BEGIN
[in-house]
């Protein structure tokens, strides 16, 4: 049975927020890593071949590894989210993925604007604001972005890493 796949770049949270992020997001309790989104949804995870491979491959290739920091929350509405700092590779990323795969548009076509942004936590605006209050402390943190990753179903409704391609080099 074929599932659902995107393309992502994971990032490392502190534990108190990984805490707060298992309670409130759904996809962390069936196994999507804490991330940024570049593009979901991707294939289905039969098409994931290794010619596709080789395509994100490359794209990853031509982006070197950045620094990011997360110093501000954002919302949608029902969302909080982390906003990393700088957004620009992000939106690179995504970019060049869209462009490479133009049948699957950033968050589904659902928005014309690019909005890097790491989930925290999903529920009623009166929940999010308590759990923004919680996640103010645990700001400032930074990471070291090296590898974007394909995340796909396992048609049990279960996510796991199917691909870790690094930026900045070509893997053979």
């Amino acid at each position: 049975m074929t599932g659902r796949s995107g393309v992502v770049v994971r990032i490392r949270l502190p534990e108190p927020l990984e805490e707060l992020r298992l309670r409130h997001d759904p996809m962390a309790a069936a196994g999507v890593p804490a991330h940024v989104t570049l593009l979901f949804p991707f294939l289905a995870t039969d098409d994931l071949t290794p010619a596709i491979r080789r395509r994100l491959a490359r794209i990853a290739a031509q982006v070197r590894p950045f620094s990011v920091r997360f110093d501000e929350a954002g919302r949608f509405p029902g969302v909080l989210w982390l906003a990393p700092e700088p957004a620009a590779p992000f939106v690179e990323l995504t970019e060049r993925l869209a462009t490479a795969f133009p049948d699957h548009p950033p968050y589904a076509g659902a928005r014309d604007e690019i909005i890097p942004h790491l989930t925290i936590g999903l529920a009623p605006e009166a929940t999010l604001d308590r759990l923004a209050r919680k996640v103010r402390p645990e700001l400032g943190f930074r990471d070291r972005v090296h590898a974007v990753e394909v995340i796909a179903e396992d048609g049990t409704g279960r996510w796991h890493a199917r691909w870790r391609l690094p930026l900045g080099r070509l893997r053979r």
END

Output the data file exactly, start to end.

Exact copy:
[in-house]
């Protein structure tokens, strides 16, 4: 049975927020890593071949590894989210993925604007604001972005890493 796949770049949270992020997001309790989104949804995870491979491959290739920091929350509405700092590779990323795969548009076509942004936590605006209050402390943190990753179903409704391609080099 074929599932659902995107393309992502994971990032490392502190534990108190990984805490707060298992309670409130759904996809962390069936196994999507804490991330940024570049593009979901991707294939289905039969098409994931290794010619596709080789395509994100490359794209990853031509982006070197950045620094990011997360110093501000954002919302949608029902969302909080982390906003990393700088957004620009992000939106690179995504970019060049869209462009490479133009049948699957950033968050589904659902928005014309690019909005890097790491989930925290999903529920009623009166929940999010308590759990923004919680996640103010645990700001400032930074990471070291090296590898974007394909995340796909396992048609049990279960996510796991199917691909870790690094930026900045070509893997053979």
């Amino acid at each position: 049975m074929t599932g659902r796949s995107g393309v992502v770049v994971r990032i490392r949270l502190p534990e108190p927020l990984e805490e707060l992020r298992l309670r409130h997001d759904p996809m962390a309790a069936a196994g999507v890593p804490a991330h940024v989104t570049l593009l979901f949804p991707f294939l289905a995870t039969d098409d994931l071949t290794p010619a596709i491979r080789r395509r994100l491959a490359r794209i990853a290739a031509q982006v070197r590894p950045f620094s990011v920091r997360f110093d501000e929350a954002g919302r949608f509405p029902g969302v909080l989210w982390l906003a990393p700092e700088p957004a620009a590779p992000f939106v690179e990323l995504t970019e060049r993925l869209a462009t490479a795969f133009p049948d699957h548009p950033p968050y589904a076509g659902a928005r014309d604007e690019i909005i890097p942004h790491l989930t925290i936590g999903l529920a009623p605006e009166a929940t999010l604001d308590r759990l923004a209050r919680k996640v103010r402390p645990e700001l400032g943190f930074r990471d070291r972005v090296h590898a974007v990753e394909v995340i796909a179903e396992d048609g049990t409704g279960r996510w796991h890493a199917r691909w870790r391609l690094p930026l900045g080099r070509l893997r053979r």